I set out at a fast walking pace to try and generate some warmth.  The temperature was hovering just below freezing and a heavy snow shower was raking the top of the mountain.  Showers had been forecast throughout the day, and given the likelihood of frozen ground I was wearing winter boots and carrying both crampons and ice axe.  I didn't expect to need an axe with comparatively little snow on the ground, but I prefer to carry and not use it rather than not carry it and need it.  In the event, I didn't use crampons either, though there was a section of icy ground on the descent where I nearly put them on.  As it happened, the icy section was avoidable on boulders to one side.





I was well warmed up by the time I reached the Muick/Gelder watershed after about 5km of easy angled ascent.  The watershed is at about 700m/2300ft and has a great view across the valley of the River Dee to Ben Avon which seemed to have a good covering of snow.  The path from here climbs more steeply to reach a bealach between Meikle Pap and the main mass of Lochnagar.......





.....where there's the classic grandstand view into the corrie of Lochnagar.  The whole mountain is named for the dark lochan below the cliffs which is called Lochan na Gair (little loch of the noisy sound).  It's a stirring view and one which never loses its impact.  The wind was also making an impact at this bealach, a scything cold blast deflecting around the corrie and pouring over the bealach.  It wasn't a place to linger today despite the grand view; I turned north to make the short climb up to the top of Meikle Pap and what's actually an even better viewpoint.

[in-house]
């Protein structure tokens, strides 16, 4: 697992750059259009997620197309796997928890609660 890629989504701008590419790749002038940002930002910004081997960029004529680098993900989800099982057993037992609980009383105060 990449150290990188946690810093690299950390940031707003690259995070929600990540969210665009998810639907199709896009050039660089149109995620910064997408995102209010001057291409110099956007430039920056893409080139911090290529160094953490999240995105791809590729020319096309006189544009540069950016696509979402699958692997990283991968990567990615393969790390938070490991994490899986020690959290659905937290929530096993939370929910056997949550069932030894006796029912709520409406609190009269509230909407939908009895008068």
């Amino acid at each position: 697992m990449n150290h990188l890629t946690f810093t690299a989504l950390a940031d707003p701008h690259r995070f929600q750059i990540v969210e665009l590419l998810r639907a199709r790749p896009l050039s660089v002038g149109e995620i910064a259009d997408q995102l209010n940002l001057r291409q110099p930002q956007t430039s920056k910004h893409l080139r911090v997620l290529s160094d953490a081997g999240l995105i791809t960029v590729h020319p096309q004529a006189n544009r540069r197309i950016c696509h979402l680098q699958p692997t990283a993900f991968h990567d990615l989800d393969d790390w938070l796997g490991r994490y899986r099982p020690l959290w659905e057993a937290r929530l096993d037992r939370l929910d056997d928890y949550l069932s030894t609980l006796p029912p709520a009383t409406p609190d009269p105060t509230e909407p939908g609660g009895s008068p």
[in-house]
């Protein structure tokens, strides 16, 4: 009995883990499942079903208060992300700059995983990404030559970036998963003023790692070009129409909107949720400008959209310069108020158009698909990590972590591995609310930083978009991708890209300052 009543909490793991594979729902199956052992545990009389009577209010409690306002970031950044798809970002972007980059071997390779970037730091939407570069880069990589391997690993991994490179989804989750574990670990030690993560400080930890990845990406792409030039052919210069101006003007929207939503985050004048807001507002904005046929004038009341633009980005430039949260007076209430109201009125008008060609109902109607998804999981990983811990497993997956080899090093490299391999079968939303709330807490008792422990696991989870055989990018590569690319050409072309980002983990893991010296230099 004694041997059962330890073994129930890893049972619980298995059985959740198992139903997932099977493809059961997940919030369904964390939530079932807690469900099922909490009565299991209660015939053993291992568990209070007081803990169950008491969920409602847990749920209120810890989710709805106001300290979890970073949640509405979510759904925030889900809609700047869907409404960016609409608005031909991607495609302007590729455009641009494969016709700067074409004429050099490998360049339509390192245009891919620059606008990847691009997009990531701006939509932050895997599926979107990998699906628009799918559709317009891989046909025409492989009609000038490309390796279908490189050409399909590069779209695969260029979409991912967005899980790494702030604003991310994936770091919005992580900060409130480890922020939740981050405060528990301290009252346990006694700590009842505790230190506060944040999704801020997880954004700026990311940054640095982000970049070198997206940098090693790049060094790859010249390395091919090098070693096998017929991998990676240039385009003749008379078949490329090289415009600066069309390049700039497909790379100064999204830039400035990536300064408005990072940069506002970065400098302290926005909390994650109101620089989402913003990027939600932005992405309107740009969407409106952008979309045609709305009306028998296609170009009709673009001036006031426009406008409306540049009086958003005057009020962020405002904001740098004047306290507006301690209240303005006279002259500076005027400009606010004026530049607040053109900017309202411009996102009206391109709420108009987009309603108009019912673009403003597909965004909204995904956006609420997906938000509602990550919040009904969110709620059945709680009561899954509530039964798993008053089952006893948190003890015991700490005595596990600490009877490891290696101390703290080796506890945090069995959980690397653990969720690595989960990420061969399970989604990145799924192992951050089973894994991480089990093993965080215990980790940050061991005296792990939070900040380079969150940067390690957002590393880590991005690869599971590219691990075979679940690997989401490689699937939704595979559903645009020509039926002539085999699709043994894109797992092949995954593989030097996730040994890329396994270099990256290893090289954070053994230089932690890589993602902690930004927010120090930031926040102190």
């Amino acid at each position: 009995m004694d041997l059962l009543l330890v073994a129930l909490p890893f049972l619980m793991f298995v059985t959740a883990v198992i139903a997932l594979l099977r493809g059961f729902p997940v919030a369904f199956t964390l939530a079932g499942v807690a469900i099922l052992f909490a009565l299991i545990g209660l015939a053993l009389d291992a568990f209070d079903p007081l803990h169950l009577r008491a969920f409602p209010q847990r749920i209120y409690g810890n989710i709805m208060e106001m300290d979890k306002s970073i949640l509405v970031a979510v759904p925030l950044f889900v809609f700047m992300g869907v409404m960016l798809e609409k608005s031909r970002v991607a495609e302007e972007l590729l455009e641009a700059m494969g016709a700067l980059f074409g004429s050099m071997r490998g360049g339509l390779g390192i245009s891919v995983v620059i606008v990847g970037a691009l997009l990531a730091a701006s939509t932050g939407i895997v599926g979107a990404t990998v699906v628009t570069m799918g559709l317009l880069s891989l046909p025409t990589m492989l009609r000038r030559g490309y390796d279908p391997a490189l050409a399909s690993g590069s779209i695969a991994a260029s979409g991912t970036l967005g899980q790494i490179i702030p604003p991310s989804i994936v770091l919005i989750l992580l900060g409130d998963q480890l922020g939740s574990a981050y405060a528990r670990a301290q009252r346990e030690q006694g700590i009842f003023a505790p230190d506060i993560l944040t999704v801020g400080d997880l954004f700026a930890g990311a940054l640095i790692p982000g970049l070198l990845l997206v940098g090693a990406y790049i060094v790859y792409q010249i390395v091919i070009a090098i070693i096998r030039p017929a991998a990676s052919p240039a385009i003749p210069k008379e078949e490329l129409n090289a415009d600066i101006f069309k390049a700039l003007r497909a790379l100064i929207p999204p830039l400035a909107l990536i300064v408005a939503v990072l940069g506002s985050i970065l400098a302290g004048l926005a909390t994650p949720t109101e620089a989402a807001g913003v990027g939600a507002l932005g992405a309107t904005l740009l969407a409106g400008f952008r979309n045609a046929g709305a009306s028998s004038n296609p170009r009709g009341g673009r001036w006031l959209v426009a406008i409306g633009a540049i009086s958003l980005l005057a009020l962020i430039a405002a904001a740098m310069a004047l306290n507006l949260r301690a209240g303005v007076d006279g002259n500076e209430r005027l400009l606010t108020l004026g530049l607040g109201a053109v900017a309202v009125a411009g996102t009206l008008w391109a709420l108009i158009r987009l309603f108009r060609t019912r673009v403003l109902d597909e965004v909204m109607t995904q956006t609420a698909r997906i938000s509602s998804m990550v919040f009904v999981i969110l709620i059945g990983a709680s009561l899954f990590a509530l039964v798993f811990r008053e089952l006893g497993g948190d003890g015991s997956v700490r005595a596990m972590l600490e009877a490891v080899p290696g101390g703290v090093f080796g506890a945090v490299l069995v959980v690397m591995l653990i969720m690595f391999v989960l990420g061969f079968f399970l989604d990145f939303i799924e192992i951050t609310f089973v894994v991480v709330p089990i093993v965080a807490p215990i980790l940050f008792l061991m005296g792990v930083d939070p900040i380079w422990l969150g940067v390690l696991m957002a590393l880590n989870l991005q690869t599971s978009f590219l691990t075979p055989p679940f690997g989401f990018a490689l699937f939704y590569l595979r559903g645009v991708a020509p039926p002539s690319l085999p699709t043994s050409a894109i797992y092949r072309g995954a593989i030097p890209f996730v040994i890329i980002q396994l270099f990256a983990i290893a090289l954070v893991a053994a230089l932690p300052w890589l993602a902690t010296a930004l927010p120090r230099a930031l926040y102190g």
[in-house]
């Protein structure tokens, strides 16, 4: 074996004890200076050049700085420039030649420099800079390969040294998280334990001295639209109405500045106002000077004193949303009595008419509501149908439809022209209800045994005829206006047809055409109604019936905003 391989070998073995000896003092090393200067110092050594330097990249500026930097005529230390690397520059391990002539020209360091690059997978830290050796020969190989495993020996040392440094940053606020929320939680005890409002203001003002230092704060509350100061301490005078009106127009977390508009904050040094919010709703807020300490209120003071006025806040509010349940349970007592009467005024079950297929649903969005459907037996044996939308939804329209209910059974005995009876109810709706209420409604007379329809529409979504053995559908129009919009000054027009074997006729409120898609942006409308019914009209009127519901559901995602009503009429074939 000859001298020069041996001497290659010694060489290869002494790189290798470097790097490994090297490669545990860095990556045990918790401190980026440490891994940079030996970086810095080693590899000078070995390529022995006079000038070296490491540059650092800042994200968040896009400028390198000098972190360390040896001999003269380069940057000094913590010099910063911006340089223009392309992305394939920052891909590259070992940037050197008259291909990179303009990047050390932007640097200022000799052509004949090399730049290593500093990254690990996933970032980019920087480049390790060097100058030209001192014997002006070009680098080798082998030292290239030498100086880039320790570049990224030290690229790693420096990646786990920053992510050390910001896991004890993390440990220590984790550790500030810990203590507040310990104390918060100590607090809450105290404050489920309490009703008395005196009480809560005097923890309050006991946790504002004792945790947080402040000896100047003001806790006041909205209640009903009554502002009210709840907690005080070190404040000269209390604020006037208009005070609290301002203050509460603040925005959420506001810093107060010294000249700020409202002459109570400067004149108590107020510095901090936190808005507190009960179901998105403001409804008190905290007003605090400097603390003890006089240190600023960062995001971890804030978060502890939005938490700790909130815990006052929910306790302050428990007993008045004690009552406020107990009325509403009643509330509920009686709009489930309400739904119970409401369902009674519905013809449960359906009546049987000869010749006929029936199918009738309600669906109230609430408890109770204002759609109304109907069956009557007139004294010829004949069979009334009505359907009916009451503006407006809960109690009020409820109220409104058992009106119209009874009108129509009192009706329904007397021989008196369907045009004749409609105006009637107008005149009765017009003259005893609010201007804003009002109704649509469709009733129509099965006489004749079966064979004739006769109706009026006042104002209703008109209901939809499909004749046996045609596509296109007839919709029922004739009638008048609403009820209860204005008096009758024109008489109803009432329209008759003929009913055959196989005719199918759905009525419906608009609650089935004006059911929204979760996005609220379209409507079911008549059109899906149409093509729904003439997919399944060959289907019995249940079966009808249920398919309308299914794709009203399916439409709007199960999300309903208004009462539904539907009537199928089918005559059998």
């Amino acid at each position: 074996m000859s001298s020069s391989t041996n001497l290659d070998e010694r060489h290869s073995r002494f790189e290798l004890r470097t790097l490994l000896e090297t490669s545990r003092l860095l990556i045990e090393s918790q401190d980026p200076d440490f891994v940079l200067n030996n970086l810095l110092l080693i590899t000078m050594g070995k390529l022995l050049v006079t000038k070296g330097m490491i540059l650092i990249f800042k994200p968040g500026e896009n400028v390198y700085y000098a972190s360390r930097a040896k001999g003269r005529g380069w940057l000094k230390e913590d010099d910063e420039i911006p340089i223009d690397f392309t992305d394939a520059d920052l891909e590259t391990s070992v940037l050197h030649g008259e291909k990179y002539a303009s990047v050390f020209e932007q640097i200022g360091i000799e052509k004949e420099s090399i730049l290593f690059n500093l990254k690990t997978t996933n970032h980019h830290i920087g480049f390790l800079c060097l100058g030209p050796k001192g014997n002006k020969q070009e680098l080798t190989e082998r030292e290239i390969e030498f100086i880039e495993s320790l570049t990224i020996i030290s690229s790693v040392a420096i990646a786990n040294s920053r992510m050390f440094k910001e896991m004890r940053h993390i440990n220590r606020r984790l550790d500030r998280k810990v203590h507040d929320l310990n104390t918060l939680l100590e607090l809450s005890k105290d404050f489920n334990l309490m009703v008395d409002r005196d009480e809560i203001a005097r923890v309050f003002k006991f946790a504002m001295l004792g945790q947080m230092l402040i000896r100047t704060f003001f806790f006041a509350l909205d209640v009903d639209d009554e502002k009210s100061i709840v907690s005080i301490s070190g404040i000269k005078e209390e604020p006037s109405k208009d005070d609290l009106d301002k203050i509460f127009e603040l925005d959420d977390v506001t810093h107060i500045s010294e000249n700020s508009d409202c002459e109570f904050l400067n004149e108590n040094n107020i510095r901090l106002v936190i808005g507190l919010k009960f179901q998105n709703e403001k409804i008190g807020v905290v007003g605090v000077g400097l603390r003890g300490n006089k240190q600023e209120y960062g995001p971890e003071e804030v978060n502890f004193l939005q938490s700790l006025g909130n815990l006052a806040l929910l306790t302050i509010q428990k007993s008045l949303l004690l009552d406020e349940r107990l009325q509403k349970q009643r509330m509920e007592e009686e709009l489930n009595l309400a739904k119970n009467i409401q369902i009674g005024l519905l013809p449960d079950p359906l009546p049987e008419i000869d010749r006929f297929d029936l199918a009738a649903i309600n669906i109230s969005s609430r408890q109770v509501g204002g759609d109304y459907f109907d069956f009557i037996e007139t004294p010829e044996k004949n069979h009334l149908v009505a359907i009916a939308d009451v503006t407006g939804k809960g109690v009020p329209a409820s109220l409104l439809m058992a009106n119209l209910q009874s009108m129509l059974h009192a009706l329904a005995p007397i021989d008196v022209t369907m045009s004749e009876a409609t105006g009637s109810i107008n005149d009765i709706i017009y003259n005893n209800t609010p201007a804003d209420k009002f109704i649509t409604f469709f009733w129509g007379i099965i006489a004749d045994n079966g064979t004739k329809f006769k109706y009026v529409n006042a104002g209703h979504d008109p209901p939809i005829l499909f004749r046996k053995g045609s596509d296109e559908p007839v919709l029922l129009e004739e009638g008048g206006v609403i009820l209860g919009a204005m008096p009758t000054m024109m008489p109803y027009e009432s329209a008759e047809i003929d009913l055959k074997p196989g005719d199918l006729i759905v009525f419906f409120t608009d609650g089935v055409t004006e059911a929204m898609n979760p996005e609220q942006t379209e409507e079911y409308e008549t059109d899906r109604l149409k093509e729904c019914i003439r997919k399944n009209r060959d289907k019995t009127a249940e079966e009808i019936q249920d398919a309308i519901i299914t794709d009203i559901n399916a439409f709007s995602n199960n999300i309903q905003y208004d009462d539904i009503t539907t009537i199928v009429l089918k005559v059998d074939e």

Saturday, 11 November 2017

Remembrance - November 11th



In remembrance of all those men and women who have lost their lives in the service of their countries, those who still suffer the physical and mental scars of the conflicts in which they served; and those who are left with loss and grief.


               "At the going down of the sun, and in the morning, we will remember them"       


Saturday, 28 October 2017

An incendiary moment


Yesterday evening's sunset over the Aberdeenshire countryside - a stunningly rich blaze of colour....






...the intensity of which charged the whole sky with incendiary shades and changed the quality of the air around us as we took an evening walk.  One of those evenings which take the breath away.

Sunday, 22 October 2017

Cairngorm contrast - the relentless foe


Afte two days of really lovely October conditions the weather broke.  I was staying at Rothiemurchus Lodge and through the night the whole building was shaken by violent gusts of wind - my thoughts were with the Duke of Edinburgh's teams over on Deeside but actually they had quite calm conditions low down in Glen Derry.